Oliver has a true way with words. Her descriptions were lush and evocative. I caught myself getting caught up just in the scenery, the "feeling" of each moment, let alone dealing with the action and emotions of the story. As Sam relived her day over and over and over, it was like watching someone go through the stages of grief. Each day had a different feeling to it, anger, frustration, hopelessness, joy, acceptance. It was beautiful and thought-provoking to experience with Sam.

I actually listened to this as an audiobook and it was expertly done. The narrator was fantastic. All the emotions came across clearly and truthfully. I cried at times. I laughed. I cringed. My only complaint...the only one...was that the epilogue had music layered over it that swelled just a little too much and I had some trouble hearing the end of the narration. Other than that I consider both this book and its audio counterpart to be MUST HAVES for libraries.

Full disclosure: Audiobook received to review for School Library Journal

Sunday, August 8, 2010


by Artist Arthur
Mystyx, book one

Krystal just met the perfect boy. Trouble is, he's dead.

When fifteen-year-old Krystal Bentley moves to Lincoln, Connecticut, her mom's hometown, she assumes her biggest drama will be adjusting to the burbs after living in New York City.

But Lincoln is nothing like Krystal imagined. The weirdness begins when Ricky Watson starts confiding in her. He's cute, he's funny, a good listener - and everything she'd ever want - except that he was killed nearly a year ago. Krystal's ghost-whispering talents soon lead other "freaks" to her door - Sasha, a rich girl who can literally disappear, and Jake, who moves objects with his mind. All three share a distinctive birthmark in the shape of an M and fittingly, call themselves the Mystyx. They set out to learn what really happened to Ricky, only to realize that they aren't the only ones with mysterious powers. But if Krystal succeeds in finding out the truth about Ricky's death, will she lose him for good?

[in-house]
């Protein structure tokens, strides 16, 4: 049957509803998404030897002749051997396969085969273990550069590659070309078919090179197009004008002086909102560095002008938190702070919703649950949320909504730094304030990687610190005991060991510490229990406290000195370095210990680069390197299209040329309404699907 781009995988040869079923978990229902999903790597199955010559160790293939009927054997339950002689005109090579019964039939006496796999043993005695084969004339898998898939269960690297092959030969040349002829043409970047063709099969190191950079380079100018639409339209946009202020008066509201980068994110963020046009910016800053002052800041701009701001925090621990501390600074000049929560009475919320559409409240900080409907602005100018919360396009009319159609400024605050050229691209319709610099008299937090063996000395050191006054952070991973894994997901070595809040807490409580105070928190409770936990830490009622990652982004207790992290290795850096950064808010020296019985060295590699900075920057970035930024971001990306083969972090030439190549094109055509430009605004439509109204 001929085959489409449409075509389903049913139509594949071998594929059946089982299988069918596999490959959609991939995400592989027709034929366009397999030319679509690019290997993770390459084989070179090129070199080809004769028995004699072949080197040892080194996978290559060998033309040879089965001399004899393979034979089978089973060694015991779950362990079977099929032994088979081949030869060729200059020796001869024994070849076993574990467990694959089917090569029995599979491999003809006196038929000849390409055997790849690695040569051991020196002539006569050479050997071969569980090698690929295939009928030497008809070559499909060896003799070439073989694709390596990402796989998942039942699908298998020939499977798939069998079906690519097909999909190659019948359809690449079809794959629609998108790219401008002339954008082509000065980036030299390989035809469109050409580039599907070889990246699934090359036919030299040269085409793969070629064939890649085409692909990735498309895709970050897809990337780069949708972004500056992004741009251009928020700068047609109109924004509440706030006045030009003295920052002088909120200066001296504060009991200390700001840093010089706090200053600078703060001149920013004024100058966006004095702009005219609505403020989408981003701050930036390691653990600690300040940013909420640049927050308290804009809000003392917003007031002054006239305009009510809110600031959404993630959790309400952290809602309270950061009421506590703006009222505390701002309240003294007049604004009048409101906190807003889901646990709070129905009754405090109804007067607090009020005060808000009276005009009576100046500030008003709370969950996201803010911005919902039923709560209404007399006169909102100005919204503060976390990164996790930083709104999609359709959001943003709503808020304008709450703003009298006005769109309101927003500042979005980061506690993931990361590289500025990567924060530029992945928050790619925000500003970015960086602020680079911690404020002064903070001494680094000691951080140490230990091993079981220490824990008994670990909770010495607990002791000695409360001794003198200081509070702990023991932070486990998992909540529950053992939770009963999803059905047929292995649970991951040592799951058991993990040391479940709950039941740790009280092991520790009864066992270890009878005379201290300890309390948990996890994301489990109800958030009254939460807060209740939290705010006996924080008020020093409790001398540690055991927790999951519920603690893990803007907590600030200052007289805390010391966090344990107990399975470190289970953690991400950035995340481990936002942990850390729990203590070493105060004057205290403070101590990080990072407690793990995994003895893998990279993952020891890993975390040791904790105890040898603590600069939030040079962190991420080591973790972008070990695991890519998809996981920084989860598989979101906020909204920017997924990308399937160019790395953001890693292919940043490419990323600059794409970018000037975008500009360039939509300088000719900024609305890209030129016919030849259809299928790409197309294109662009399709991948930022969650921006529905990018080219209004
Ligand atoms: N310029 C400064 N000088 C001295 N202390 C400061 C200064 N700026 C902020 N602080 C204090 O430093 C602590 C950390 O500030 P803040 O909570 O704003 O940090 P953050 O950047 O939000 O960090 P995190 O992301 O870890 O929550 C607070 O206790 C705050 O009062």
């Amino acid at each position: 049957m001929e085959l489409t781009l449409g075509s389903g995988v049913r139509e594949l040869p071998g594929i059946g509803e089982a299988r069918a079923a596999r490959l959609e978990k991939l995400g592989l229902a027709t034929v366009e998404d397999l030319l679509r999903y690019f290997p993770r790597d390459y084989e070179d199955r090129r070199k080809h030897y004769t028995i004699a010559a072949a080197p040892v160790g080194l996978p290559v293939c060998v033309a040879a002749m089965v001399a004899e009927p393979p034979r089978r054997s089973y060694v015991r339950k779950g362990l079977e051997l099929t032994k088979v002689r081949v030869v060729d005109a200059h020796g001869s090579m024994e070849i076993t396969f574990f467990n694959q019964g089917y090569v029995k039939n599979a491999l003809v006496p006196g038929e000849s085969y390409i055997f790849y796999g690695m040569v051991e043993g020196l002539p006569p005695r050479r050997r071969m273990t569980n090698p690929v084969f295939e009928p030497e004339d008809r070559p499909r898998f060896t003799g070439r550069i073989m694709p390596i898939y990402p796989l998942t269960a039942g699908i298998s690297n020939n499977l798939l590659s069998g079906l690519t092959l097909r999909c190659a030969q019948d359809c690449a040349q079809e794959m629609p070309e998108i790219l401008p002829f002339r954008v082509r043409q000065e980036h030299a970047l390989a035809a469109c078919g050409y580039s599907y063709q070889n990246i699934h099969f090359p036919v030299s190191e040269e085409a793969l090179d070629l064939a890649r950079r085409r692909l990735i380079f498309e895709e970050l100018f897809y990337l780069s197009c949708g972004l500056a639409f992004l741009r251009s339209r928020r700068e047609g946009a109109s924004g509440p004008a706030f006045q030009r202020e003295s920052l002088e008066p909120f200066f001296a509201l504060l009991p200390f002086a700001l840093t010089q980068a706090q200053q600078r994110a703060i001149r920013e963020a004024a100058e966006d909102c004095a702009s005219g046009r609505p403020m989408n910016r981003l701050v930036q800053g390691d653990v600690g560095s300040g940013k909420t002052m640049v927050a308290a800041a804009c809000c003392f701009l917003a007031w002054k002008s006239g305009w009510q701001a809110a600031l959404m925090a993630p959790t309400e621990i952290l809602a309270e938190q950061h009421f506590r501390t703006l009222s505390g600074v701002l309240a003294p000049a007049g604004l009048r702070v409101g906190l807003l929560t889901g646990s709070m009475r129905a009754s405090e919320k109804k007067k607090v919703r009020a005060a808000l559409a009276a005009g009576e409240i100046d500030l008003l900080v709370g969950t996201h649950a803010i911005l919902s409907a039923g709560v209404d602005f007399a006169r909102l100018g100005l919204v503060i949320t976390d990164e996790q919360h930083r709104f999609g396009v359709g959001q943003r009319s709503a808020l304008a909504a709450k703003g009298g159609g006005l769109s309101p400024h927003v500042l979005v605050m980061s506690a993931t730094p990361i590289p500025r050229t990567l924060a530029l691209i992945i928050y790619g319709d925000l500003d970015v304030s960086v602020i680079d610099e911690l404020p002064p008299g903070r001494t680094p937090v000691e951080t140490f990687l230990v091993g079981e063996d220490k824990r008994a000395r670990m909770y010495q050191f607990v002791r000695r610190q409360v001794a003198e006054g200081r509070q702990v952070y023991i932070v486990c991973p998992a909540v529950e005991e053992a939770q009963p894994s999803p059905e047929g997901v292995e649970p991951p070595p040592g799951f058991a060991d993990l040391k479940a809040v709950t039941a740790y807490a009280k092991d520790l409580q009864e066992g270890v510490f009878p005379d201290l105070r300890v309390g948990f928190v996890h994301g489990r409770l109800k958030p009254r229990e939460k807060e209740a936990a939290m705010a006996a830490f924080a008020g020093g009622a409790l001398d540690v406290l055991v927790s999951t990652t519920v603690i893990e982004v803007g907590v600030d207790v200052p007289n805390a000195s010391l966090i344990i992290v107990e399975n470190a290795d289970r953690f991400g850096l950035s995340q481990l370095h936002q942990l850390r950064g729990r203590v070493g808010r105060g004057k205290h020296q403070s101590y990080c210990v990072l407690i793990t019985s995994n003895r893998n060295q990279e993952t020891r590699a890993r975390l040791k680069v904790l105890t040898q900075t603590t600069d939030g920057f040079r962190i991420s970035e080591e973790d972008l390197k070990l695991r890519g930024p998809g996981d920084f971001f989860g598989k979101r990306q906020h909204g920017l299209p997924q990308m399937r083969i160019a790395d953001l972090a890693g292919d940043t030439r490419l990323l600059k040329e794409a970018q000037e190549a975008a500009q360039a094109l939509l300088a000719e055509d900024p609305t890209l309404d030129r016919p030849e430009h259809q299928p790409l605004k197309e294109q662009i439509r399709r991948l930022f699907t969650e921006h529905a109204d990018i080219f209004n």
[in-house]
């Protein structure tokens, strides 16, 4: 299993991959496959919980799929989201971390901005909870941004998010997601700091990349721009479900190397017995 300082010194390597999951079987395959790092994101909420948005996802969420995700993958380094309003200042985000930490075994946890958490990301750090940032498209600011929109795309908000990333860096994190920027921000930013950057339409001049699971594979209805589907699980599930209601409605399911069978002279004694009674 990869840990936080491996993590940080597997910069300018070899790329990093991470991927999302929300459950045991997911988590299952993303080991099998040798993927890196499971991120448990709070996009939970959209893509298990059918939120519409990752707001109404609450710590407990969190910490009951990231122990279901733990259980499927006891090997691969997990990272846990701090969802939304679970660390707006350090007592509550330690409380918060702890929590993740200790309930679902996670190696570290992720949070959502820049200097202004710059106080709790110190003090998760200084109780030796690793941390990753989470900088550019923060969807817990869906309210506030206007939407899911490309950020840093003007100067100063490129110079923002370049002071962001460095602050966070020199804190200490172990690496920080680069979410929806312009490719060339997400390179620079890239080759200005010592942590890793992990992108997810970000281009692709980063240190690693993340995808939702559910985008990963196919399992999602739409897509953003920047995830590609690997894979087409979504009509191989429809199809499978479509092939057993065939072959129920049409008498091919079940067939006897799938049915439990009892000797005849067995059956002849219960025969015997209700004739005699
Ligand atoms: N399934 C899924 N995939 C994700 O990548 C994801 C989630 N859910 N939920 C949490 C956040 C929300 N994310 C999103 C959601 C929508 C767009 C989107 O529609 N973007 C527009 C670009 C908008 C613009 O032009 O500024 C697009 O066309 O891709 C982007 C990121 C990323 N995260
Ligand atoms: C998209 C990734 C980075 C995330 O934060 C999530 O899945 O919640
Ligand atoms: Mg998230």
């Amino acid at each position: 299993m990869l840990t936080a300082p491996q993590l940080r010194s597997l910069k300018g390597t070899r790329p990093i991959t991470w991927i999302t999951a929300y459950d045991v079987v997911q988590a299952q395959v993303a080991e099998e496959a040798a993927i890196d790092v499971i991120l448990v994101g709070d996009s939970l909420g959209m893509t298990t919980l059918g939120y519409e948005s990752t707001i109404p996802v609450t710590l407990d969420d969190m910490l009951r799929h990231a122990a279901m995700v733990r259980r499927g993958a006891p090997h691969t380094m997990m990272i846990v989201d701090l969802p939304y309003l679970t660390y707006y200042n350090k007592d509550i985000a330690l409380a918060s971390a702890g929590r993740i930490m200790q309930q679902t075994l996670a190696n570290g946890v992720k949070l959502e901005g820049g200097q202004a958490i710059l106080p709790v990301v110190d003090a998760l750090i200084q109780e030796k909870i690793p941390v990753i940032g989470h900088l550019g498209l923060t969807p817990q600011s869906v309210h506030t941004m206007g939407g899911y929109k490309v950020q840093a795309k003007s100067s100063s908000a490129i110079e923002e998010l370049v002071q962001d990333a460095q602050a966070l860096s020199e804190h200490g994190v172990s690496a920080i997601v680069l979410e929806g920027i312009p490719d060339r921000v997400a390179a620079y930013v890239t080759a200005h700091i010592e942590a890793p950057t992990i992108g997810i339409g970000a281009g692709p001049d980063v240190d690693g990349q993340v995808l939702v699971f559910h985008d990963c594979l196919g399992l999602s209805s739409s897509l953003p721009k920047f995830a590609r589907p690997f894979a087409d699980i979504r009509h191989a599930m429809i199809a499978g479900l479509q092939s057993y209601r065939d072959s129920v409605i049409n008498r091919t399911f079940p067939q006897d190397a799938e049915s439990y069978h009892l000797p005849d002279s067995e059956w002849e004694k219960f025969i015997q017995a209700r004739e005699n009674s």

(description from back jacket copy)

This book did not really grab me. It wasn't terrible, but it wasn't really compelling for me either. There were things I really liked and things that really bothered me, but overall, I felt this was just an average addition to the paranormal genre.

Things I liked:
*The way that Krystal finds out what really happened to her parents relationship and how it helps to repair her relationship with her mother.
*The way that Krystal, Sasha, and Jake discovered their powers and came to learn that they shared some kind of larger "power."
*The way that Krystal, Sasha, and Jake hang out together even though they come from different economic classes.
*The cliffhanger that the book ended on - now I really want to know more about the "power" and its origins...

Things I disliked:
*The way this town seemed so hung up on economic differences, to the point of seemed unrealistic to me.
*Krystal's unacceptance to face her issues and admit that she was upset in the beginning of the book.
*The wrap-up of the Ricky/Trina storyline I felt was too fast. There was no explanation about how the bad guy was doing the stalking he was doing.
*I needed more information about the Mystyx...this book felt like mostly just a setup for the rest of the series.

Overall, not my favorite new series, but not a terrible book.

In My Mailbox - August 8, 2010

In My Mailbox is a weekly meme, hosted by Kristi at the Story Siren, inspired by Alea of Pop Culture Junkie. Every week bloggers can share what they received in the mail or at the bookstore or at the library. The goal is that everyone can be exposed to more books this way!

In the mail:

Fire Study by Maria V. Snyder
Now I finally own the whole Study trilogy!
From the Library:
Boys, Bears, and a Serious Pair of Hiking Boots by Abby McDonald
The Strange Case of Origami Yoga by Tom Angleberger
Dark Life by Kat Falls
The Wide-Awake Princess by E. D. Baker
For Review:
Zombies Versus Unicorns by Holly Black and Justine Larbaleister
Hope you all have a great book week!!